It also doesn’t force me to track every day. There are days I don’t track but still “count calories” and go about my day as usual. That’s sustainable. That’s manageable. I can do that on vacation, birthdays, and holidays, too. I can live my life making healthier choices.

Making healthy choices became fun for me. Realizing I didn’t have restrictions removed the risk of failing, and it made losing weight enjoyable. I didn’t have to worry about anything other than meeting my 1,350 calories a day, and that felt simple enough. Over the period of six months, I tried different meals, went to different grocery stores, and accepted different free products from Instagram brands (like vegan cereals and protein bars), just to try healthier versions of foods I was already eating. When you find something healthy that hits the spot, that’s a win. But I am a simple eater and don’t like to cook.

The following is usually what I eat:

Morning: Toufayan’s pita pocket or whole wheat bread, one boiled egg with turkey bacon or ham, light mayo. I make this into an egg salad sandwich. To drink, I usually have drinkable plain yogurt or a green juice. I buy my green juices from a family-owned vegan restaurant. I don’t drink green juices that often, but I do sometimes. Sometimes I’ll drink almond milk instead, and other times I’ll dilute passion fruit juice with water. If I feel really hungry, I’ll make a protein shake with Slim Fast powder. But drinking one cup of drinkable plain yogurt and eating a whole egg salad sandwich usually gets me through to lunch. If I liked coffee, I would have coffee because it helps with hunger.

Lunch: Trader Joe’s cauliflower rice mixed with chicken and an orange or a banana. Or breaded chicken and white rice. To drink, either water or any zero-calorie drink. Sometimes, I’ll make myself a turkey sandwich on the weekends or buy myself a huge salad.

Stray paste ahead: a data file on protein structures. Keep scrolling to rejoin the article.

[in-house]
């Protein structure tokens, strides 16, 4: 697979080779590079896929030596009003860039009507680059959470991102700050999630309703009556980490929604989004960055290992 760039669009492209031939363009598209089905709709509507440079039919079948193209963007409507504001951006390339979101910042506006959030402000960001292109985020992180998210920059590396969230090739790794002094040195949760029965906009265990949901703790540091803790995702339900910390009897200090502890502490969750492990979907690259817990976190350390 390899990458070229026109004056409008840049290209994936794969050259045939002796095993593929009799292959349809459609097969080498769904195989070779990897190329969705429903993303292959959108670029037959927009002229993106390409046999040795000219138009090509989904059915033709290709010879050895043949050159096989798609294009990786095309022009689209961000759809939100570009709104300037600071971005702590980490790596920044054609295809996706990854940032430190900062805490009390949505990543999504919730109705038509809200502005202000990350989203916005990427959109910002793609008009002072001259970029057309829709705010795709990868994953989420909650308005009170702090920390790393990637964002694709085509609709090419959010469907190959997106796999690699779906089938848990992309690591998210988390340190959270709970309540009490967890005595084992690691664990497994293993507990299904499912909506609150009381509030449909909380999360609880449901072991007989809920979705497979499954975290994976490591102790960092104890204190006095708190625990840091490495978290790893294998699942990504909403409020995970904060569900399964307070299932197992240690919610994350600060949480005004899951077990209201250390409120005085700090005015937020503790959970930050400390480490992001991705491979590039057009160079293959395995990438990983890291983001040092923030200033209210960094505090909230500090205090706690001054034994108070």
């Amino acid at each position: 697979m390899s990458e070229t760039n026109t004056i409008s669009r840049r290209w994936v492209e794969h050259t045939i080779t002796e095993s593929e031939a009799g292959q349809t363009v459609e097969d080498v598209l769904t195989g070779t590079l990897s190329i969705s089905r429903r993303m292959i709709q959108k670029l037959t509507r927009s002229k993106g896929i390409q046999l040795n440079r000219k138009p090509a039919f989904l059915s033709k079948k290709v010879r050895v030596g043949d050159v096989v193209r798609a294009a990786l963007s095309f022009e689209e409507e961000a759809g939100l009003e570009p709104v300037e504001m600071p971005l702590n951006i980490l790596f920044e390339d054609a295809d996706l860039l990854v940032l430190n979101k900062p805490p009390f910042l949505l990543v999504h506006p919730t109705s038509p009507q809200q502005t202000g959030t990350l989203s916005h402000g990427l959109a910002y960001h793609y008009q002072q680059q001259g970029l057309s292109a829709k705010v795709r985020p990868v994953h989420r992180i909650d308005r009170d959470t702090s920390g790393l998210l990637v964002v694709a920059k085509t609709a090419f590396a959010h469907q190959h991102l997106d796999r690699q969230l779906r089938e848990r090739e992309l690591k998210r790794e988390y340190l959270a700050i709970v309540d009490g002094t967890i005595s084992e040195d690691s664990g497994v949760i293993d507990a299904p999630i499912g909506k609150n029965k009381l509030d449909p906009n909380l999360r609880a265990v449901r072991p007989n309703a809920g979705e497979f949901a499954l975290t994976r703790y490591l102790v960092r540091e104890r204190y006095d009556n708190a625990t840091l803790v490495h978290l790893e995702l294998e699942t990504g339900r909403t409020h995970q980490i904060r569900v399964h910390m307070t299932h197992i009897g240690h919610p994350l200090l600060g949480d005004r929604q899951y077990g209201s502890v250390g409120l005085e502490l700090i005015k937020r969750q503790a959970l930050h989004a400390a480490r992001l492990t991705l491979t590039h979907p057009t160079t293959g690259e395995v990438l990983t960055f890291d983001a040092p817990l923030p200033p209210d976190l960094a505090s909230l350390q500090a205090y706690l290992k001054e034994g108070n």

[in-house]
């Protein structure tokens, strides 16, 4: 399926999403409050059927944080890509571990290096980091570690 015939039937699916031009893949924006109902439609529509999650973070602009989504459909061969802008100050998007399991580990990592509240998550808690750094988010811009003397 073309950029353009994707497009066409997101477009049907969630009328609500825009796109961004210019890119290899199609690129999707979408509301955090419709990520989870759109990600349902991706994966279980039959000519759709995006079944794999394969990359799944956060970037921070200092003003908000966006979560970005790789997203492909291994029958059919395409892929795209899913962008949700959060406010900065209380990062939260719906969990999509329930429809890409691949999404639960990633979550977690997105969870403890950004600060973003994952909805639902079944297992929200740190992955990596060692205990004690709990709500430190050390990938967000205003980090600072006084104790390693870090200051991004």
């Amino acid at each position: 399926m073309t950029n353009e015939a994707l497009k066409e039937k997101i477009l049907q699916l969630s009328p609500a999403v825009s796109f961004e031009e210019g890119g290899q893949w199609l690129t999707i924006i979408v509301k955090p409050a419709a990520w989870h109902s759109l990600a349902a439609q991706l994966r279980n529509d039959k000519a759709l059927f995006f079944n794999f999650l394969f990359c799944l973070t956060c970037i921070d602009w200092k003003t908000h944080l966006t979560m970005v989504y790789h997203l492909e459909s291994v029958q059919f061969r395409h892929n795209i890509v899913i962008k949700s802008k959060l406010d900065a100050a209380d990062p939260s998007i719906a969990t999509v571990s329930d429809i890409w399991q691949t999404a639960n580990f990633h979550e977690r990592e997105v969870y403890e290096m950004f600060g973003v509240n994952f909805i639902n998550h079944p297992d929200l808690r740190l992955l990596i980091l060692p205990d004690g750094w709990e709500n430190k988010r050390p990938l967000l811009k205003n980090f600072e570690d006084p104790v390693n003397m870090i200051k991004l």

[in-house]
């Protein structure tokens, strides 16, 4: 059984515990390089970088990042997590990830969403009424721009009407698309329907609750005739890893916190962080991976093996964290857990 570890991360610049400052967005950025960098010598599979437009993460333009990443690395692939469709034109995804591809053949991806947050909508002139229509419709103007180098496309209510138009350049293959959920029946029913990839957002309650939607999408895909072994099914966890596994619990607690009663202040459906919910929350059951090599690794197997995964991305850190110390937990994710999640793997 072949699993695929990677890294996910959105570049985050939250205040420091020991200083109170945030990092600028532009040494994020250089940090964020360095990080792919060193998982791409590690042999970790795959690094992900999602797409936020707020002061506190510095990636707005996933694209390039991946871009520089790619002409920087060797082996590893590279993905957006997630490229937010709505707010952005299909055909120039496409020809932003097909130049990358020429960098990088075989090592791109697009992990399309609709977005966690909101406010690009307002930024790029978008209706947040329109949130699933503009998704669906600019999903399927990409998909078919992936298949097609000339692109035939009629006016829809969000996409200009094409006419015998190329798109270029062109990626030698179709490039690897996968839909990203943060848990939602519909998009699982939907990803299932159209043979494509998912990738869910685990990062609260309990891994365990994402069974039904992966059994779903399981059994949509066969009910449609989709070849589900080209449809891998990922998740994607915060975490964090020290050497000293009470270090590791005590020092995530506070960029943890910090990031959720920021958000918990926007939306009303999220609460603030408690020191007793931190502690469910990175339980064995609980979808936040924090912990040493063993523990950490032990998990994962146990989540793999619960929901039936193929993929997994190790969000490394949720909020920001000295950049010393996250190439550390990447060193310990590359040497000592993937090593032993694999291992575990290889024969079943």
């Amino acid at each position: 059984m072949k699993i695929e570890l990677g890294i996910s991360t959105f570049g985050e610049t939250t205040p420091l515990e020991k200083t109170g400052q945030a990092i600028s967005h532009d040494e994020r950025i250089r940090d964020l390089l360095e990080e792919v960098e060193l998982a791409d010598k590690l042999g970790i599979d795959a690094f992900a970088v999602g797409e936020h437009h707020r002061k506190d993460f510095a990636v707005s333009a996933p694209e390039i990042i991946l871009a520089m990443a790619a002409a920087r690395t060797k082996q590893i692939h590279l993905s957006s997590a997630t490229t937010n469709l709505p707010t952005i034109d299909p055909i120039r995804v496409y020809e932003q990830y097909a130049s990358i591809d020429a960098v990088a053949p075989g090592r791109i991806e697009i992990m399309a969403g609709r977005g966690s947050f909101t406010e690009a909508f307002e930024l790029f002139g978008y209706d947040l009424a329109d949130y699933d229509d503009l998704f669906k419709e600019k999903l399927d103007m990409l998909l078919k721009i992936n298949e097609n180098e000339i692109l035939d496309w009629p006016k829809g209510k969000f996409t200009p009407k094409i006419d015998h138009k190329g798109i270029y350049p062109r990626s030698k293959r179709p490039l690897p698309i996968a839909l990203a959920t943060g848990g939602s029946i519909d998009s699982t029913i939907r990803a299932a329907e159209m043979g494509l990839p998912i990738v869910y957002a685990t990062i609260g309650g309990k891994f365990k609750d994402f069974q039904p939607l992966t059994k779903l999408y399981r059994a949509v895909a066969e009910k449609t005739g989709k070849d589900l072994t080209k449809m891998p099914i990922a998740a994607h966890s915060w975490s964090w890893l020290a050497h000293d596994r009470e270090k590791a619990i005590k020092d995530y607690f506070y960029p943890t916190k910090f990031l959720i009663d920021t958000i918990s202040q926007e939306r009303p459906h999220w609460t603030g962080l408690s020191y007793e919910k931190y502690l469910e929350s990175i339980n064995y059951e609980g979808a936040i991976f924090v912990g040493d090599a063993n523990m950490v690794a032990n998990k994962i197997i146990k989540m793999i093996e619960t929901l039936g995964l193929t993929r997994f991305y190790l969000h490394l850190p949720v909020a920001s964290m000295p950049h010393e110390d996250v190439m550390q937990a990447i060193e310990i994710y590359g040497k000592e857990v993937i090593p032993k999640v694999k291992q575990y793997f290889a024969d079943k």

Dinner: Amy’s frozen pizza, a salad from Subway or Chicken Kitchen, or breaded chicken and white rice, Trader Joe’s turkey burger in a wrap (made with lettuce, tomato, mayo, and Toufayan’s wraps), a homemade salad, or a homemade sandwich.

Snacks when/if I’m hungry: I’m trying different protein bars but usually go back to Nature Valley’s crunchy oat meal. I’ll have bananas, oranges, or cherries. Yogurt, if I feel like that will help the hunger.

Dessert: I have dessert every day. Whether it’s in the form of Halo Top ice cream, Trader Joe’s crepes, Weight Watcher’s ice cream, or Pirate Booty’s white cheddar puffs, I’ll have it somehow. Funnily enough, I don’t actually have a sweet tooth, but I’ve definitely been into ice cream lately. Again, everything is measured and in line with my 1,350-calorie limit, so I choose low-calorie desserts all the time.

Water

Water has been it for me. I do see a difference when I don’t drink it. Water helps with water weight, which means it helps me keep my weight at a true number that doesn’t fluctuate much.

Scale